Onetime professional indoor soccer team owner Dion Earl sobbed while he apologized in court Friday to his Seattle hometown and immediate family after his final tally for guilt in three felony cases was increased to just under 16 years in prison.

Earl, 49, had already been sentenced in 2019 for sexually assaulting two of his children’s babysitters in Arizona and in December for third-degree rape in a decade-old Kirkland case before receiving an additional year of prison time Friday in Seattle for a $1.1 million federal tax-fraud scheme. The former Seattle Pacific University star, who later played for a prior incarnation of the Seattle Sounders, the Seattle SeaDogs indoor team and owned the Seattle Impact indoor squad in 2014, broke down when speaking by phone at Friday’s virtual hearing in U.S. District Court.

His voice choking, Earl, previously described as a “monster” by his Kirkland rape victim in court and a “sexual predator” by the judge at his Arizona trial, declared himself ready “to stay on a straight and narrow path.” He implored federal Judge Robert S. Lasnik to accept a plea-bargained sentence recommendation of one year, plus one day for a tax fraud he could have received up to three years for.

“I miss my kids, your honor,” Earl said. “I miss them.’’

Lasnik, upon hearing Earl’s words, admonished: “I’m sure they miss their dad. You don’t have a chance to make up for something like that. You’re either there, or you’re not.’’

Federal prosecutors opted for the lighter sentence — which Lasnik agreed to impose — under the condition it be served in addition to the nearly 15 years Earl had already received in the more serious sexual assault cases. Under federal sentencing guidelines, had they pursued the three-year maximum at a trial, there’s a chance it would have been served concurrent to — meaning alongside — those prior convictions.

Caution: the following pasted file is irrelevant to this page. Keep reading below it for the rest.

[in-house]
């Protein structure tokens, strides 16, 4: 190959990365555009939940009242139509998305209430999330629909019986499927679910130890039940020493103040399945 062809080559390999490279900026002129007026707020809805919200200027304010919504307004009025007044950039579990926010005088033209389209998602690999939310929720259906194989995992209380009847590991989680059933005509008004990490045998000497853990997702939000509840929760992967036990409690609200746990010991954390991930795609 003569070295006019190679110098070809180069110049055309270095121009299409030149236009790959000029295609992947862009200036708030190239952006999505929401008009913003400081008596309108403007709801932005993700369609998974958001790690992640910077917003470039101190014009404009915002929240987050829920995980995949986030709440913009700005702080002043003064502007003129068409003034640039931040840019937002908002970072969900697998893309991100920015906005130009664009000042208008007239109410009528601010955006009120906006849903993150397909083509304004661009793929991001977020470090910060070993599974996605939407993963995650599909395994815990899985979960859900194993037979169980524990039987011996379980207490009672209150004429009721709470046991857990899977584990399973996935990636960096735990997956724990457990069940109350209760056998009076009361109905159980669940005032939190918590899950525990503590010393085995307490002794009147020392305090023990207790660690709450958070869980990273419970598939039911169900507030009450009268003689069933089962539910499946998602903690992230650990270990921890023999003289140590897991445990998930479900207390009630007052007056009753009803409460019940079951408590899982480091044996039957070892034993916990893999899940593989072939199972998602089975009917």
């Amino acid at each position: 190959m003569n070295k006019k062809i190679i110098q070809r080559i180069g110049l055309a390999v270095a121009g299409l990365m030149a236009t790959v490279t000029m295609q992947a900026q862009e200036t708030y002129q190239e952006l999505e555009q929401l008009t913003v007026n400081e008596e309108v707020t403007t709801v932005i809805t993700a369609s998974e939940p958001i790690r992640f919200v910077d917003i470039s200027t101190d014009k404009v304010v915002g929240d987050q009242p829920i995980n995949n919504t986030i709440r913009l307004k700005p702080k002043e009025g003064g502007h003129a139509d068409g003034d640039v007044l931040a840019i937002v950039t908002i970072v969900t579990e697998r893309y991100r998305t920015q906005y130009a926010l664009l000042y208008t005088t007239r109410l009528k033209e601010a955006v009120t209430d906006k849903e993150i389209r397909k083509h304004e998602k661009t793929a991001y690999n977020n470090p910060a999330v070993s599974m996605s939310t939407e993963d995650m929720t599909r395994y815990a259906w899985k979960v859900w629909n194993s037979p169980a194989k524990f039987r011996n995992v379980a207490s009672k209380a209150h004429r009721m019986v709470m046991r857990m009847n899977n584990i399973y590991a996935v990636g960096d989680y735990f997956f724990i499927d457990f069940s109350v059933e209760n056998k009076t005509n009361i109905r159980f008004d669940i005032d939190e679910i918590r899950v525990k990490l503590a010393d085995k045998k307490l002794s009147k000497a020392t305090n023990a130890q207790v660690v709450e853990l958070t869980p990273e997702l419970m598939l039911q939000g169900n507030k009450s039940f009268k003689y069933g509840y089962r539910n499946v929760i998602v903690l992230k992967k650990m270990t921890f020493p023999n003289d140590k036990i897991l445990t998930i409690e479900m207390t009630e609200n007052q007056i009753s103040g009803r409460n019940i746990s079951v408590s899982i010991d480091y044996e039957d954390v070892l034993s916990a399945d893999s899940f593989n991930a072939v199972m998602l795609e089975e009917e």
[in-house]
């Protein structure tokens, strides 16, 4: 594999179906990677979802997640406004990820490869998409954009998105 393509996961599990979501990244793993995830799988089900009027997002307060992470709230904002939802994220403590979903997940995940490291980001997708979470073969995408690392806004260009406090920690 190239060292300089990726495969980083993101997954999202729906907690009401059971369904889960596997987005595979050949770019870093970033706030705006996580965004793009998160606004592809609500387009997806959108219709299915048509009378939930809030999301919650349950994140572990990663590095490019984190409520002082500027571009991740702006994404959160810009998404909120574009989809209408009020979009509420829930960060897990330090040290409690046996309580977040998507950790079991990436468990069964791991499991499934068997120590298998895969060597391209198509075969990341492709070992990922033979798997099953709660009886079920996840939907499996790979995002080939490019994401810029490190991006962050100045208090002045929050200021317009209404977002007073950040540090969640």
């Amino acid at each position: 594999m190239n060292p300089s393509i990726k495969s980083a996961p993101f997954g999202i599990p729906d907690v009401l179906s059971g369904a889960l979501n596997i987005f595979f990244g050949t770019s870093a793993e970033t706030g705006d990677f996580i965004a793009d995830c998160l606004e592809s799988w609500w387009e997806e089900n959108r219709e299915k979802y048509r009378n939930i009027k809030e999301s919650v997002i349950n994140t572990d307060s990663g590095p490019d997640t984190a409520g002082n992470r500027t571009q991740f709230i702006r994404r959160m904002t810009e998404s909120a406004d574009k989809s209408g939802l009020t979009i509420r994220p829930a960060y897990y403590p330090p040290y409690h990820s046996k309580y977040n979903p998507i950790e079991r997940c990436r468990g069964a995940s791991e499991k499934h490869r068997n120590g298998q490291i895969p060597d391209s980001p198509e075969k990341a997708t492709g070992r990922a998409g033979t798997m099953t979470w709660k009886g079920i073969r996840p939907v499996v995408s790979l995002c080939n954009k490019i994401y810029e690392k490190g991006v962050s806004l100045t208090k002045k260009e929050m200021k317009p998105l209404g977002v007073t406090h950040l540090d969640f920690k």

Assistant U.S. Attorney Andrew Friedman told the court additional prison time was warranted for Earl’s “egregious, blatant tax fraud’’ given his prior history.

“We’ve tried to look, to some extent, at the conduct in aggregate,’’ Friedman said. “And that’s obviously concerning. … Mr. Earl comes before this court convicted of very serious sex-related crimes in two other cases.’’

In many ways, the three cases against Earl became interwoven. He’d lived freely without prosecution in King County despite being the lone suspect in the 2009 rape case Kirkland police initially kept open for five years and then dropped citing a lack of evidence.

After his 2014 purchase of the Impact, a Kent-based expansion team in the fledgling Major Arena Soccer League, Earl was accused by two of the squad’s female dance team members of having groped and fondled them.

The King County Sheriff’s Office investigated, but also dropped the case citing a lack of evidence. Twenty-two Impact players quit after just one game to protest Earl’s treatment of the dance-team members and other employees, forcing the team to play its schedule with mostly fringe free-agent fill-ins.

The dance team members and other Impact office staffers later successfully sued Earl for nearly $1 million, alleging sexual assault and various forms of harassment.